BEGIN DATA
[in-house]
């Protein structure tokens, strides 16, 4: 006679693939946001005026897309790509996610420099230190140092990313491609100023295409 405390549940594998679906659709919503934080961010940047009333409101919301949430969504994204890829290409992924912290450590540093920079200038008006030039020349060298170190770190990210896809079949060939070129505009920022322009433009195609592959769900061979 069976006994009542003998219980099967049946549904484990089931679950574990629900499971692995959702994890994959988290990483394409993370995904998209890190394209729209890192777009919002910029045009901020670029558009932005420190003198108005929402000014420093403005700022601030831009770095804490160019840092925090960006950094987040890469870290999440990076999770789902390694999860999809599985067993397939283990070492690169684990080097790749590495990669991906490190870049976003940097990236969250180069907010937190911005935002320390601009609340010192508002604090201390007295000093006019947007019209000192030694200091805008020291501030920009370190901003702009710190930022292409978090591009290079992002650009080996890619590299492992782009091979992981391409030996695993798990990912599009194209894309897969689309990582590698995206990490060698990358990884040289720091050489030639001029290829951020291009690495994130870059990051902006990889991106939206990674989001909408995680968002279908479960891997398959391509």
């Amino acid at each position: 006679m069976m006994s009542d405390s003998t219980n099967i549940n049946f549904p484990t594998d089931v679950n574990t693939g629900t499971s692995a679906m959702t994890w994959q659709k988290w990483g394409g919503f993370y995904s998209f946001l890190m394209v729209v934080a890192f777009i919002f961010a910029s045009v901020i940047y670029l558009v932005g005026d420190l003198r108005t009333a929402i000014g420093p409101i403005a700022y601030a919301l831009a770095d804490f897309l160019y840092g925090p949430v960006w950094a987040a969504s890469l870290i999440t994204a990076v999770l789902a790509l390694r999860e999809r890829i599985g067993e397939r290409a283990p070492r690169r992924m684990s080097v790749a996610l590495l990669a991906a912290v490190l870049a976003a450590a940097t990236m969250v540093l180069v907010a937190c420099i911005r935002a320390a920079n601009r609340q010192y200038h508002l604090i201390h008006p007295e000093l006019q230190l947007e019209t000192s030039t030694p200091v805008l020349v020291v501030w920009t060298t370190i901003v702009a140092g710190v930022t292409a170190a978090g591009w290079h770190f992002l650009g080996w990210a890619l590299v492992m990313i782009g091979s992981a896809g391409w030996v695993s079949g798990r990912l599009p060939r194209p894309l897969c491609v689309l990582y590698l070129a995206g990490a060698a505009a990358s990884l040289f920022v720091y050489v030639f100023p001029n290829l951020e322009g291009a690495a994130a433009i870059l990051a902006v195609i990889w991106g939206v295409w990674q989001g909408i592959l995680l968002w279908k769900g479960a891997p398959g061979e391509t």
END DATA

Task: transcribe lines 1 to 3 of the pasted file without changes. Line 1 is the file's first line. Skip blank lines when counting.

[in-house]
């Protein structure tokens, strides 16, 4: 006679693939946001005026897309790509996610420099230190140092990313491609100023295409 405390549940594998679906659709919503934080961010940047009333409101919301949430969504994204890829290409992924912290450590540093920079200038008006030039020349060298170190770190990210896809079949060939070129505009920022322009433009195609592959769900061979 069976006994009542003998219980099967049946549904484990089931679950574990629900499971692995959702994890994959988290990483394409993370995904998209890190394209729209890192777009919002910029045009901020670029558009932005420190003198108005929402000014420093403005700022601030831009770095804490160019840092925090960006950094987040890469870290999440990076999770789902390694999860999809599985067993397939283990070492690169684990080097790749590495990669991906490190870049976003940097990236969250180069907010937190911005935002320390601009609340010192508002604090201390007295000093006019947007019209000192030694200091805008020291501030920009370190901003702009710190930022292409978090591009290079992002650009080996890619590299492992782009091979992981391409030996695993798990990912599009194209894309897969689309990582590698995206990490060698990358990884040289720091050489030639001029290829951020291009690495994130870059990051902006990889991106939206990674989001909408995680968002279908479960891997398959391509």
């Amino acid at each position: 006679m069976m006994s009542d405390s003998t219980n099967i549940n049946f549904p484990t594998d089931v679950n574990t693939g629900t499971s692995a679906m959702t994890w994959q659709k988290w990483g394409g919503f993370y995904s998209f946001l890190m394209v729209v934080a890192f777009i919002f961010a910029s045009v901020i940047y670029l558009v932005g005026d420190l003198r108005t009333a929402i000014g420093p409101i403005a700022y601030a919301l831009a770095d804490f897309l160019y840092g925090p949430v960006w950094a987040a969504s890469l870290i999440t994204a990076v999770l789902a790509l390694r999860e999809r890829i599985g067993e397939r290409a283990p070492r690169r992924m684990s080097v790749a996610l590495l990669a991906a912290v490190l870049a976003a450590a940097t990236m969250v540093l180069v907010a937190c420099i911005r935002a320390a920079n601009r609340q010192y200038h508002l604090i201390h008006p007295e000093l006019q230190l947007e019209t000192s030039t030694p200091v805008l020349v020291v501030w920009t060298t370190i901003v702009a140092g710190v930022t292409a170190a978090g591009w290079h770190f992002l650009g080996w990210a890619l590299v492992m990313i782009g091979s992981a896809g391409w030996v695993s079949g798990r990912l599009p060939r194209p894309l897969c491609v689309l990582y590698l070129a995206g990490a060698a505009a990358s990884l040289f920022v720091y050489v030639f100023p001029n290829l951020e322009g291009a690495a994130a433009i870059l990051a902006v195609i990889w991106g939206v295409w990674q989001g909408i592959l995680l968002w279908k769900g479960a891997p398959g061979e391509t």